India’s iron ore mining companies are caught in the proverbial “when it rains, it pours” situation.
They are being buffeted about from all sides since the last year or so. First, the Supreme Court ruling in the wake of the iron ore mining scam that stopped many companies from extracting the ore, then the Indian government’s decision to twice hike duty rates within a year on iron ore exports, followed by a steady drop in iron ore prices globally, and then, the halt in China’s demand for iron ore.
Suddenly, mining iron ore did not look a lucrative prospect at all.
The only silver lining seems to be the slight rise in India’s domestic need for steel and hence for the raw material to produce it. That’s one of the reasons why miners in India’s largest iron ore exporting state, Odisha, have now decided to get into pellet production from iron ore fines, rather than export the latter.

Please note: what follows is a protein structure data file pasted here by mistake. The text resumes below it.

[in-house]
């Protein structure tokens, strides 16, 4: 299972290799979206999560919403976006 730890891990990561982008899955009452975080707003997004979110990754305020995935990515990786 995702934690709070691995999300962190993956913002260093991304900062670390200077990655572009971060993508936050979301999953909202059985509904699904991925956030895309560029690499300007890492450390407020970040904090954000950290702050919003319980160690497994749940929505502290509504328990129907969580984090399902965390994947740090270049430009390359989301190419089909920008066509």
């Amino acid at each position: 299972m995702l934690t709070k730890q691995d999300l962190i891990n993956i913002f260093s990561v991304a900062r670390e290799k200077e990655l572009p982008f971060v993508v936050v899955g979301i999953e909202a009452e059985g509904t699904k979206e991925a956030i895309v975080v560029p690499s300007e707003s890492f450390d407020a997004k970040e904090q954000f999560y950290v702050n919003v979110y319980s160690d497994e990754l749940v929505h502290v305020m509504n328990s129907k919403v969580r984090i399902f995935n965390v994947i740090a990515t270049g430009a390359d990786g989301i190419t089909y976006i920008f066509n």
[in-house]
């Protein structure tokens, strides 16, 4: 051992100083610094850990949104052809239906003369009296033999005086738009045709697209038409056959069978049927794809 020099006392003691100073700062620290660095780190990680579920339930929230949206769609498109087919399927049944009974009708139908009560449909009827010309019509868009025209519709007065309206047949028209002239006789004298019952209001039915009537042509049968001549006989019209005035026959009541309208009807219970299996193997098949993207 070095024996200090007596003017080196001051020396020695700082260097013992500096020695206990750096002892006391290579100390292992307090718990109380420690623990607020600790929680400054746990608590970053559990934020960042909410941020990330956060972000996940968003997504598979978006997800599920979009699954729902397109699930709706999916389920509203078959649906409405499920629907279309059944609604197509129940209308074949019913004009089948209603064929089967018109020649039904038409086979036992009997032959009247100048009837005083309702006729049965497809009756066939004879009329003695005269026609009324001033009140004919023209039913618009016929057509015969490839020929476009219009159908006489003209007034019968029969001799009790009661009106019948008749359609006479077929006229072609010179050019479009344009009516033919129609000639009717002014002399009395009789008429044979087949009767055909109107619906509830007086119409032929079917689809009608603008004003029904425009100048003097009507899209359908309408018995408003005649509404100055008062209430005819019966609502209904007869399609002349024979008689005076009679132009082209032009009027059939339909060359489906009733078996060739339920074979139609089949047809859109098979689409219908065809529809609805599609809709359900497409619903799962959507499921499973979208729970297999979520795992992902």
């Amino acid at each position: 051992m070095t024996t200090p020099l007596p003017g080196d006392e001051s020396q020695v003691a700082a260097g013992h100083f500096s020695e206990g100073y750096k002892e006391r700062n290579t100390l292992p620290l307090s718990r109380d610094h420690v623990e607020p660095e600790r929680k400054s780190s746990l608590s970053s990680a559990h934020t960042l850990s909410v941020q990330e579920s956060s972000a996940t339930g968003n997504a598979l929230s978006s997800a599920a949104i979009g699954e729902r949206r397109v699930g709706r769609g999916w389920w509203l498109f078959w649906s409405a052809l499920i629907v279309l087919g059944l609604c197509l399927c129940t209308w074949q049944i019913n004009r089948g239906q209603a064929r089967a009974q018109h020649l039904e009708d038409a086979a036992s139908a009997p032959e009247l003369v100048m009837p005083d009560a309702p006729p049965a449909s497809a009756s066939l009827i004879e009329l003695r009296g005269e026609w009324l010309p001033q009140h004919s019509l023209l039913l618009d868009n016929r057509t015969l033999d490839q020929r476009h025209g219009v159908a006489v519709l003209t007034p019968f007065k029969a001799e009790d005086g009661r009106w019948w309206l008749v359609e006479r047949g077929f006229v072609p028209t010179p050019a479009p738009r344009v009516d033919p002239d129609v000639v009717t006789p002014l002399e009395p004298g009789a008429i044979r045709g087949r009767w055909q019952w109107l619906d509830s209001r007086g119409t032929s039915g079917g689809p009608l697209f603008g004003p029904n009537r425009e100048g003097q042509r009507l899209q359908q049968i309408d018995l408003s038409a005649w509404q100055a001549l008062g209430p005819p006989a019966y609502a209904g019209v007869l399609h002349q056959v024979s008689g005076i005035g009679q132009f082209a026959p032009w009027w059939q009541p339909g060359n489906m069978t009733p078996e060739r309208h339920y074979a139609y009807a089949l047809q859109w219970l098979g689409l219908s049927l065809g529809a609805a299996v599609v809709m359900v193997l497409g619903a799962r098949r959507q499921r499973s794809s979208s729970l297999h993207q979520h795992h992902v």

A report in the Business Standard noted that the state government had received at least 20 proposals to set up iron ore beneficiation plants and pellet units. Domestically, there seems to be an increasing demand for pellets. This is because of the lack of availability of good quality iron ore lumps in the making of steel.
Ironically, the disruption in iron ore supply because of the court halt led to the doubling of the imports of iron ore pellets by May 2012.
Iron ore exports from Odisha have been slipping for nearly the last two years. In 2011-12, they were down by 46 percent, year-on-year. This financial year, analysts fear, it could be worse.
On a pan-India basis, iron ore exports had dropped by as much as 46 percent by the end of the last financial year to 60 million tons as against the previous year’s 98 million tons. The leading reason was the stiff, 30-percent export duty clamped on iron ore exports by the federal government, rendering Indian exports uncompetitive in the global markets.
Continued in Part Two.